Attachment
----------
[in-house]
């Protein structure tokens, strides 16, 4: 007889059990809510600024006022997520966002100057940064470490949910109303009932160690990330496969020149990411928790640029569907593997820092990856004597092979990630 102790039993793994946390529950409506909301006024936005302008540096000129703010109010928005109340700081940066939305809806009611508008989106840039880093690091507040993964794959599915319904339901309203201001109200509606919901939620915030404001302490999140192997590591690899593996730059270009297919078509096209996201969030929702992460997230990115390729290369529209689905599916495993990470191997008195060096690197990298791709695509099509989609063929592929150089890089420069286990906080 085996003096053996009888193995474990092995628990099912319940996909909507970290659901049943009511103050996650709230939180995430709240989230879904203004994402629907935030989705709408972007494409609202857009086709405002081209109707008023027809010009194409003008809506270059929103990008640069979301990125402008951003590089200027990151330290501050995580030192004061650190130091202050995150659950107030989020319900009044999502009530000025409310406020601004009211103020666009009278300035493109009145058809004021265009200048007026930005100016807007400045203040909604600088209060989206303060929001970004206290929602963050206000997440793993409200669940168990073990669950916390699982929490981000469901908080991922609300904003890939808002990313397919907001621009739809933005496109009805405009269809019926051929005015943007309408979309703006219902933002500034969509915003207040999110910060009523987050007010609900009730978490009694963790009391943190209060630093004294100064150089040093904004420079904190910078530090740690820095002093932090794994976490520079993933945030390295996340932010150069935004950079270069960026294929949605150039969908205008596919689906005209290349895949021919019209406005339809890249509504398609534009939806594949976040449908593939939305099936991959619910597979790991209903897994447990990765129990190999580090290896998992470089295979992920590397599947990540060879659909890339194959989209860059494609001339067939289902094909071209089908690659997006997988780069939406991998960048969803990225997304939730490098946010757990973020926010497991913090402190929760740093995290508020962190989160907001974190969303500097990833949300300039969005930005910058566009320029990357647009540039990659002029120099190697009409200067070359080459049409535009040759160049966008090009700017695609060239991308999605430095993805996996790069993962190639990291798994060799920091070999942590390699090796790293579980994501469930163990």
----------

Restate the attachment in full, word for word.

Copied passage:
[in-house]
């Protein structure tokens, strides 16, 4: 007889059990809510600024006022997520966002100057940064470490949910109303009932160690990330496969020149990411928790640029569907593997820092990856004597092979990630 102790039993793994946390529950409506909301006024936005302008540096000129703010109010928005109340700081940066939305809806009611508008989106840039880093690091507040993964794959599915319904339901309203201001109200509606919901939620915030404001302490999140192997590591690899593996730059270009297919078509096209996201969030929702992460997230990115390729290369529209689905599916495993990470191997008195060096690197990298791709695509099509989609063929592929150089890089420069286990906080 085996003096053996009888193995474990092995628990099912319940996909909507970290659901049943009511103050996650709230939180995430709240989230879904203004994402629907935030989705709408972007494409609202857009086709405002081209109707008023027809010009194409003008809506270059929103990008640069979301990125402008951003590089200027990151330290501050995580030192004061650190130091202050995150659950107030989020319900009044999502009530000025409310406020601004009211103020666009009278300035493109009145058809004021265009200048007026930005100016807007400045203040909604600088209060989206303060929001970004206290929602963050206000997440793993409200669940168990073990669950916390699982929490981000469901908080991922609300904003890939808002990313397919907001621009739809933005496109009805405009269809019926051929005015943007309408979309703006219902933002500034969509915003207040999110910060009523987050007010609900009730978490009694963790009391943190209060630093004294100064150089040093904004420079904190910078530090740690820095002093932090794994976490520079993933945030390295996340932010150069935004950079270069960026294929949605150039969908205008596919689906005209290349895949021919019209406005339809890249509504398609534009939806594949976040449908593939939305099936991959619910597979790991209903897994447990990765129990190999580090290896998992470089295979992920590397599947990540060879659909890339194959989209860059494609001339067939289902094909071209089908690659997006997988780069939406991998960048969803990225997304939730490098946010757990973020926010497991913090402190929760740093995290508020962190989160907001974190969303500097990833949300300039969005930005910058566009320029990357647009540039990659002029120099190697009409200067070359080459049409535009040759160049966008090009700017695609060239991308999605430095993805996996790069993962190639990291798994060799920091070999942590390699090796790293579980994501469930163990």